Thursday, March 25, 2010


Luke 1:26-38

I find the sights and smells of spring breathtaking.  In some ways the fresh colors seem contrary to the stillness and darkness of Lent; perhaps, though, there is no better image of the Lenten journey than the slow stretching of a seed toward the sun.

There is one very special flowering, in fact, that nearly always falls within the season of Lent.  It is a breathtaking scene of an angel, an invitation, and a young girl who said yes, here I am, the servant of the Lord; let it be with me according to your word.

Today is March 25th, nine months to the day before Christmas.  It is the Feast of the Annunciation, the day when heaven and earth mingled in Mary's yes, when a seed was planted in deep darkness and began at once to grow.  The life Mary bore was as new as that spring morning, and yet was the very Creator of every spring that ever was.  Literally full of grace, Mary became theotokos, which is Greek for God-bearer.

How often in her life would Mary breathlessly wonder if she had made the right choice?  Her yes could have cost her marriage, even her life.  The child she loved so dearly would leave her home.  How the air itself must have trembled as Mary was filled with the sights and sounds of his death on a cross when spring, for a time, turned dark and still.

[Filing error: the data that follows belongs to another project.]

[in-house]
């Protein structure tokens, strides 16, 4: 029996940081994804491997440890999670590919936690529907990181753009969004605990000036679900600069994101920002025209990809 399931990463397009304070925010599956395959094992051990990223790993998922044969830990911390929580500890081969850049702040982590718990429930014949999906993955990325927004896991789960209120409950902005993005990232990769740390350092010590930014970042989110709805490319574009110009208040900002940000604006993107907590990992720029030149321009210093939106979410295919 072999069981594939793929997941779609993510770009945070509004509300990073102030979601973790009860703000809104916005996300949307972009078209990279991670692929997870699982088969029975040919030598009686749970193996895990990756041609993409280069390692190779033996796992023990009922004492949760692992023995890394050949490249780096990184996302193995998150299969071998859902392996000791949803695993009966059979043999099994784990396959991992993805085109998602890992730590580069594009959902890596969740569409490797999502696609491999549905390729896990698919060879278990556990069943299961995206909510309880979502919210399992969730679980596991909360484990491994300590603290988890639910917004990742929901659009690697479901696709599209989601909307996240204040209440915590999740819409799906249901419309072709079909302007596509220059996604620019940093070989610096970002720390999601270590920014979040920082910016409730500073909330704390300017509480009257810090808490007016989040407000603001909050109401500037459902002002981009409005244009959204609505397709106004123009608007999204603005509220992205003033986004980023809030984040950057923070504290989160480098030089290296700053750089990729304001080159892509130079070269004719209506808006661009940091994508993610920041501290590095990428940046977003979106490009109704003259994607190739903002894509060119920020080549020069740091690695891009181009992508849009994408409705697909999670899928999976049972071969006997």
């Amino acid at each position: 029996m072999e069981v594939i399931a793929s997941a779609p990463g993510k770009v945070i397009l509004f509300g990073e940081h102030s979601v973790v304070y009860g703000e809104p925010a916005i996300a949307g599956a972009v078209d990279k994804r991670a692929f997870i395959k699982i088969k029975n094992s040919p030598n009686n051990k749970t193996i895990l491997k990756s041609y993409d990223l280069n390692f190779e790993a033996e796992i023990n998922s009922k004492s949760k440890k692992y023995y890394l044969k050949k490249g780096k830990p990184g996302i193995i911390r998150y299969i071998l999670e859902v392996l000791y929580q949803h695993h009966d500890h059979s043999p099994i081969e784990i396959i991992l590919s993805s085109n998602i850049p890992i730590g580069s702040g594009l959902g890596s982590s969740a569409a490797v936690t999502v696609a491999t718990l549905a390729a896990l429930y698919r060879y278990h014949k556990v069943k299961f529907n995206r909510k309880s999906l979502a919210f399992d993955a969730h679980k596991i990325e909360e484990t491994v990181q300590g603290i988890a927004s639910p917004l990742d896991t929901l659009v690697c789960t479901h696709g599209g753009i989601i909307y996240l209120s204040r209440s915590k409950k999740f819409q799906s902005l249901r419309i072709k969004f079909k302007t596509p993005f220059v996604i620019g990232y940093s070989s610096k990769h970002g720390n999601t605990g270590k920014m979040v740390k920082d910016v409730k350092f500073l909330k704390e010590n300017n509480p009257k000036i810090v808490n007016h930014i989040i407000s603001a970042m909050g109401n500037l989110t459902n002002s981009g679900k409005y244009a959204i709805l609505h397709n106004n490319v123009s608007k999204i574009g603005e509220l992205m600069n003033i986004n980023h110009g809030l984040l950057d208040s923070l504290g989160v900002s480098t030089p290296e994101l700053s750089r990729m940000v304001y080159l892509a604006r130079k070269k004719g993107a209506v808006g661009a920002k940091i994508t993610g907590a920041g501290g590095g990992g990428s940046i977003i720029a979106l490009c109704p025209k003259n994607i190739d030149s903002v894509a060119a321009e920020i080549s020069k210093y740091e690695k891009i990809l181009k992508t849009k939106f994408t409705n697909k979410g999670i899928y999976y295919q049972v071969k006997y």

Being a God-bearer, it seems, does not make life easy or vanish pain.  But Gabriel's words always echoed in Mary's pierced and wondering heart - Favored One, he had said, Favored One, God is with you.  And so, though it made her tremble, Mary whispered yes again and again.

Death and darkness would not be the final word.  God would shout a glorious no!  Love would be stronger than fear, life stronger than death, and so it is that now the risen Son stretches his arms toward us with a breathtaking invitation that we become God-bearers.  You, favored one.  You, full of grace.  You, me, all of us, God-bearers.

Gerard Manley Hopkins wrote a poem comparing Mary to the air we breathe.  "Wild air," he wrote, "World-mothering air...of her flesh he took flesh: He does take...though much mystery how, not flesh but spirit now, and makes, O marvelous! new Nazareths in us, where she shall yet conceive Him, morning, noon and eve..."

What a lovely annunciation, this time ours, our invitation to allow heaven and earth to mingle in us, to bear Christ in the world in our own unique and marvelous ways.  In the season of Lent, we are called to come to terms with the ways in which we have said no to God's invitations.  Trembling, we take all our no's to the cross where Jesus, full of grace, replaces them with perfect, forgiving, transforming, life-stretching Love, God's eternal yes.  Amen.

Artwork: "Annunciation," by Daniel Bonnell; "Annunciation," by Macha Chmakoff; "Annuncation," by Ruth Tietjen Councell. 

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